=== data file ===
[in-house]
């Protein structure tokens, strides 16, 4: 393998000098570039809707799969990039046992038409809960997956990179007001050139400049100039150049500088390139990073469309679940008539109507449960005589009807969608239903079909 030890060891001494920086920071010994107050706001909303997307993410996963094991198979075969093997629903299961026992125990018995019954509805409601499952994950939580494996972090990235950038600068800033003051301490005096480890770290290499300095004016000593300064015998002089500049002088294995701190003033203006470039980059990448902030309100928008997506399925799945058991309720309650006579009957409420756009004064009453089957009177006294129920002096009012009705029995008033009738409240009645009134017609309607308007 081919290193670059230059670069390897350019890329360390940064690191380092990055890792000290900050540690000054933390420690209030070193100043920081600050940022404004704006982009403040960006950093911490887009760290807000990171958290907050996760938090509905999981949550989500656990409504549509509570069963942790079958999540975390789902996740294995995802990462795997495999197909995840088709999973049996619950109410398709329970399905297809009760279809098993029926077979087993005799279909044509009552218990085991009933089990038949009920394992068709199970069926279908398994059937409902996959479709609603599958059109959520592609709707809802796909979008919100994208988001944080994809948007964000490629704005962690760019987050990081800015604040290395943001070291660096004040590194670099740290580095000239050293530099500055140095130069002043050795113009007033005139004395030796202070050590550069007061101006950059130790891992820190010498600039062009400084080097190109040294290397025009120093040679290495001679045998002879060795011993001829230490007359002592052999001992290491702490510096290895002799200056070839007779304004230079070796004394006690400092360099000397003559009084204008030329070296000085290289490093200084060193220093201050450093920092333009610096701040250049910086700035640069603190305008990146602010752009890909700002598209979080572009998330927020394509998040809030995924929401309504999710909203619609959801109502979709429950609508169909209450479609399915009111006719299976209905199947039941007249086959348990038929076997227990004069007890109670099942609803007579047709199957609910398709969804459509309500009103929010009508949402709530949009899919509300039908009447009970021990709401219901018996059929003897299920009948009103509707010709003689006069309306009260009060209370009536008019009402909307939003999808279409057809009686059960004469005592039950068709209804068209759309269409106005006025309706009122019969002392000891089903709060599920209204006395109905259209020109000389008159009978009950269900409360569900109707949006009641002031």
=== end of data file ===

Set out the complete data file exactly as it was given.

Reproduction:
[in-house]
């Protein structure tokens, strides 16, 4: 393998000098570039809707799969990039046992038409809960997956990179007001050139400049100039150049500088390139990073469309679940008539109507449960005589009807969608239903079909 030890060891001494920086920071010994107050706001909303997307993410996963094991198979075969093997629903299961026992125990018995019954509805409601499952994950939580494996972090990235950038600068800033003051301490005096480890770290290499300095004016000593300064015998002089500049002088294995701190003033203006470039980059990448902030309100928008997506399925799945058991309720309650006579009957409420756009004064009453089957009177006294129920002096009012009705029995008033009738409240009645009134017609309607308007 081919290193670059230059670069390897350019890329360390940064690191380092990055890792000290900050540690000054933390420690209030070193100043920081600050940022404004704006982009403040960006950093911490887009760290807000990171958290907050996760938090509905999981949550989500656990409504549509509570069963942790079958999540975390789902996740294995995802990462795997495999197909995840088709999973049996619950109410398709329970399905297809009760279809098993029926077979087993005799279909044509009552218990085991009933089990038949009920394992068709199970069926279908398994059937409902996959479709609603599958059109959520592609709707809802796909979008919100994208988001944080994809948007964000490629704005962690760019987050990081800015604040290395943001070291660096004040590194670099740290580095000239050293530099500055140095130069002043050795113009007033005139004395030796202070050590550069007061101006950059130790891992820190010498600039062009400084080097190109040294290397025009120093040679290495001679045998002879060795011993001829230490007359002592052999001992290491702490510096290895002799200056070839007779304004230079070796004394006690400092360099000397003559009084204008030329070296000085290289490093200084060193220093201050450093920092333009610096701040250049910086700035640069603190305008990146602010752009890909700002598209979080572009998330927020394509998040809030995924929401309504999710909203619609959801109502979709429950609508169909209450479609399915009111006719299976209905199947039941007249086959348990038929076997227990004069007890109670099942609803007579047709199957609910398709969804459509309500009103929010009508949402709530949009899919509300039908009447009970021990709401219901018996059929003897299920009948009103509707010709003689006069309306009260009060209370009536008019009402909307939003999808279409057809009686059960004469005592039950068709209804068209759309269409106005006025309706009122019969002392000891089903709060599920209204006395109905259209020109000389008159009978009950269900409360569900109707949006009641002031």